Another reason it is important to have a wedding photography contract for your business is that it shows you are a professional who clients can trust. As a wedding photographer, building trust with your clients will give them the confidence in you and your abilities. The more your wedding clients trust you, and the more clear you are in your photography contracts, the easier it will be to avoid conflicts and miscommunications.
Second Shooter/Assistant Details
Many wedding photographers work with a second shooter or assistant during the wedding day. If this is true for you, it can be valuable to include details about liability in your contract so you protect them from any issues or conflict. Your second shooter or assistant will likely come into contact with your clients and you may not always be around when that happens.
It is important to protect yourself and your business, but also those who work alongside you. If a second shooter or assistant upsets your wedding clients, it leads back to you. The details you place in your contract about liability for second shooters, assistants, or other employees in your business ensure they are protected and your brand remains intact.
Share Images with Vendors
Additionally, vendor relationships are a large part of expanding your reach and meeting new clients. To build a relationship with vendors, and to create valuable referral sources, you may take images of them during the wedding day to capture them in action. If you share images with vendors, they are likely to share them on their website, blog, and social media platforms.[ninja-inline id= 19673]
When you have a contract with vendors, you can ensure your images will be properly credited as they are shared. The same can be said for other businesses or companies you work with. A contract makes it easier for you to share your expectations and ensure your business stays protected.
What are the Risks of Not Having a Wedding Photography Contract?
Without a contract in place for your photography business, there are several risks you can run into. We cover a few of the risks in our guide, including facing potential lawsuits.
As a wedding photographer, you work with different clients every time you book a wedding. You spend a lot of time communicating details and finalizing specifics for their engagement shoot, wedding day, and post-wedding products. Because you are only one of the decisions your wedding clients need to make, their stress levels can often be heightened.
An example has to do with wedding albums. Wedding albums are a fantastic way for your client to remember their wedding day, and they are ideal to help you increase your profit. Even still, there are potential issues that can arise during the album creation and delivery phase.
Say, for example, your clients ask for additional pages in their album. You have the conversation verbally, but forget to update your wedding photography contract. Without the details written in their contract, your couple could be upset with the charges for the additional pages. Even though you discussed it, it is possible that your clients could forget those details. At this point, there is a risk that your couple could be so frustrated, they could take legal action against you and your photography business.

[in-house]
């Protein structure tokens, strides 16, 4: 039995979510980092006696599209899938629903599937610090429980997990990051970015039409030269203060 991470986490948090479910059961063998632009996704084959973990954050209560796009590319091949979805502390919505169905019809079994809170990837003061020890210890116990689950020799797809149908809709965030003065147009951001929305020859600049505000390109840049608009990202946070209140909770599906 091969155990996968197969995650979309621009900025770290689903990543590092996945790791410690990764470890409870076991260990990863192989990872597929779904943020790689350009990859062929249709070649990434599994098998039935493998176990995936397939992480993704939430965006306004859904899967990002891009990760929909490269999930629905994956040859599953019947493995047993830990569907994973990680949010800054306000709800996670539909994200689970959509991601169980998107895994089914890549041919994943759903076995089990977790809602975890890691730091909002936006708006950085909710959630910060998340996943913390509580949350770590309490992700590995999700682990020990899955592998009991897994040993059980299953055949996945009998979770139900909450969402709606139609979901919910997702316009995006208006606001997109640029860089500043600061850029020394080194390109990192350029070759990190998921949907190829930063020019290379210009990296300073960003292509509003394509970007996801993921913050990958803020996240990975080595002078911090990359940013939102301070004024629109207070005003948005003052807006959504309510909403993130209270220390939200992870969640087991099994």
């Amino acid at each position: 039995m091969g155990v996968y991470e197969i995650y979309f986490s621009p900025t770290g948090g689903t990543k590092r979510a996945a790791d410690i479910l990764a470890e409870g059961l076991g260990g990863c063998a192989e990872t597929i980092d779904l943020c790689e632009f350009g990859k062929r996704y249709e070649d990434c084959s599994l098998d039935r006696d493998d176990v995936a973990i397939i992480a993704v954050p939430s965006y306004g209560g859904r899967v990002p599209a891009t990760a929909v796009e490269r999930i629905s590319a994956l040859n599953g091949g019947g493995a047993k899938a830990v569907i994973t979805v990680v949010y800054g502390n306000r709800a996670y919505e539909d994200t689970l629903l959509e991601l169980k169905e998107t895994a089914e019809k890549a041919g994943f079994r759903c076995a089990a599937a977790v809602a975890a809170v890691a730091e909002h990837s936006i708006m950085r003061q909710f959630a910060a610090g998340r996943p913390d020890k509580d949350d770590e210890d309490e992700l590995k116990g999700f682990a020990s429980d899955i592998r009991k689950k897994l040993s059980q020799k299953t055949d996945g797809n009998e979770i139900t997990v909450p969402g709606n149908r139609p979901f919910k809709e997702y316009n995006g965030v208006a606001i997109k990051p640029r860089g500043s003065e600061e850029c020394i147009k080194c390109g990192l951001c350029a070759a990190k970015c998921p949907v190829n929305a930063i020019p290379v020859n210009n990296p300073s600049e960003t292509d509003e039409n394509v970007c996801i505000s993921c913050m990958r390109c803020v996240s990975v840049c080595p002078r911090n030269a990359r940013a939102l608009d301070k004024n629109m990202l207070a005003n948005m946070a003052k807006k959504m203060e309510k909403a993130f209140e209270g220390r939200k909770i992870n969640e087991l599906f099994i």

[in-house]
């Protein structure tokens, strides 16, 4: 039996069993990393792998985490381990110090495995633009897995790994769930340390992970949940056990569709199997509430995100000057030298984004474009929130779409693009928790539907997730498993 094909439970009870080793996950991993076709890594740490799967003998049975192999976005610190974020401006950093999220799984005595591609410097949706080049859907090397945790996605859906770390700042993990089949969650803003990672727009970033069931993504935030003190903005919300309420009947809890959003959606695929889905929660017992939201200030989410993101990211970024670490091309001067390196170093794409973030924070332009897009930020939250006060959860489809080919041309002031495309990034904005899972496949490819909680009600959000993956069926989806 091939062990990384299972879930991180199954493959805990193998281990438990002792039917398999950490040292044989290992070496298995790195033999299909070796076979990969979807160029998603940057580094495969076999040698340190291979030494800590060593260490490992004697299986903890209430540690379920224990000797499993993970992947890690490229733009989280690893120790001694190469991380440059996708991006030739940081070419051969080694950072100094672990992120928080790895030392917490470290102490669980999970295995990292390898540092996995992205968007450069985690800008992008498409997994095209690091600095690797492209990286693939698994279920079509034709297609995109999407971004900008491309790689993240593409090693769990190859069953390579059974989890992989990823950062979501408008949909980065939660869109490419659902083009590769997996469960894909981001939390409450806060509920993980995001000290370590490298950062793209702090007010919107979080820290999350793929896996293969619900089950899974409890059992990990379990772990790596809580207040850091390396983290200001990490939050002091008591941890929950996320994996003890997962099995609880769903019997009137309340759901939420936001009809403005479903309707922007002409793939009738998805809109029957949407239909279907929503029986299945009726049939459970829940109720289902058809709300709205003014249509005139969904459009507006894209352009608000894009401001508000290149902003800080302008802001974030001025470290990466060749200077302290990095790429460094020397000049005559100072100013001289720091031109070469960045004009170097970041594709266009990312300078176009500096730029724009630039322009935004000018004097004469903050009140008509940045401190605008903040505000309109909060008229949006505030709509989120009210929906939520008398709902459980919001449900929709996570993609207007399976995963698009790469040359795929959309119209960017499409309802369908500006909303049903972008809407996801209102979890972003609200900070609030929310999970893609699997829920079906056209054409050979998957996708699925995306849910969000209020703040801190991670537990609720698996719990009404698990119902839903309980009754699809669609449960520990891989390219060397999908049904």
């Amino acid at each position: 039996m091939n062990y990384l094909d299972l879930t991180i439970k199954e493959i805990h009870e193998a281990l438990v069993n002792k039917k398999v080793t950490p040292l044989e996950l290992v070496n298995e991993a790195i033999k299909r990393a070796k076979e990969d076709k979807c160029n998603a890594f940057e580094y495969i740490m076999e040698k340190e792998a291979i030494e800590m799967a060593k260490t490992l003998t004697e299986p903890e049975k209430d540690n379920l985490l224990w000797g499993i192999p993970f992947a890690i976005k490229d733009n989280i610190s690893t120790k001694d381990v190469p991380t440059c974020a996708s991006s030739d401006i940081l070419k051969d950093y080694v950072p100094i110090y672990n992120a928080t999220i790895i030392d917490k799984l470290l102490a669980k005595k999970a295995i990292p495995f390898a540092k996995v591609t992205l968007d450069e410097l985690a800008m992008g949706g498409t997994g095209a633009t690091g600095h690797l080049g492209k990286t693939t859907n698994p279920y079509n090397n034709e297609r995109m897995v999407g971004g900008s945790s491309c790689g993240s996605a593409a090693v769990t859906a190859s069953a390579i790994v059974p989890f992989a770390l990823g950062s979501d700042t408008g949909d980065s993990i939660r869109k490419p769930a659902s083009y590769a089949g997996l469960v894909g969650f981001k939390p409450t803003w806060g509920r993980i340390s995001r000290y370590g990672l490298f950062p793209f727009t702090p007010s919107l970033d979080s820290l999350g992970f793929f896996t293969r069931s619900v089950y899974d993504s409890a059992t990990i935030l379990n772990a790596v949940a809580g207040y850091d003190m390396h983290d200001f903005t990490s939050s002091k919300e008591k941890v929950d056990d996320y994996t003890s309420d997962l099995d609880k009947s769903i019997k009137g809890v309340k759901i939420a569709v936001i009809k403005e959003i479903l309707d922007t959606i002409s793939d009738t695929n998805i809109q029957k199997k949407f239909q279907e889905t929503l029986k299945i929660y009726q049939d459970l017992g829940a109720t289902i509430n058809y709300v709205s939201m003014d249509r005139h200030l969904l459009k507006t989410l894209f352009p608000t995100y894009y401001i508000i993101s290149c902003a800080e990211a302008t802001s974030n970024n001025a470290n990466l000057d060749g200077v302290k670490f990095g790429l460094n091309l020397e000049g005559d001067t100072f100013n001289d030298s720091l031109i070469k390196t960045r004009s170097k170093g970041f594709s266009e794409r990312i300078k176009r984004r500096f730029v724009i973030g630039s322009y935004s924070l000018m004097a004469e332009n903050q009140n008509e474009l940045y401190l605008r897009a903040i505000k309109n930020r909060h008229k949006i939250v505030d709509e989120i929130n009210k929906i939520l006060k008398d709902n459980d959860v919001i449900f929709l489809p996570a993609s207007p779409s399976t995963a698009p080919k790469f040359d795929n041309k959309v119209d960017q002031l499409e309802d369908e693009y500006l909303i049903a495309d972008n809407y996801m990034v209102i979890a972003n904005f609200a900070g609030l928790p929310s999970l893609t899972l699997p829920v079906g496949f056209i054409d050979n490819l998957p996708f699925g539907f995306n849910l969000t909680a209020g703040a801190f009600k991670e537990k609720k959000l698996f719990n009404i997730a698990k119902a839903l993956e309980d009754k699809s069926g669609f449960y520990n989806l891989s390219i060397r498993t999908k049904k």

This is why it is very crucial to keep your wedding photography contract updated and as detailed as possible. When you share your wedding photography contract PDF (or print it), it protects you from legal action, which can be very damaging to your business.
Set Realistic Expectations
An updated contract also provides clear expectations for your clients, which keeps them happy. Keep in mind, happy clients refer you to others and share their stories. And just like happy clients will refer you and share their stories, unhappy wedding clients will also share their stories (possibly in a more public and angry way).
With everything you do for your wedding clients, you want to ensure their experience is positive. If a client takes legal action against you, there is a risk of damage to your reputation. Think about it like you would if someone leaves you a negative review. A new ideal client, who is searching for a wedding photographer, could see that comment and decide not to work with you. With your updated and detailed wedding photography contract, you can avoid any damage to your reputation.
Create a Wedding Photography Contract
In our free guide, we also discuss how to create a wedding photography contract. There are several options for this, including having a professional help you with it. Like many things in your photography business (editing wedding photos, album-design, bookkeeping, more), you can get help with the creation of your photography contracts. As a wedding photographer, the specific details of a contract may not necessarily be your specialty (and that’s okay!).
Photography Contract Sample
Sometimes it can be helpful to see a photography contract sample. When you download our guide, you will receive a free wedding photography contract template from Rachel Brenke of TheLawTog®. Keep in mind, this sample contract template is a suggestion of what you can include – it is not intended to be legal advice. Click the banner below to download our free guide to learn more about photography contracts, how they benefit your wedding photography business, and suggestions to help you get started.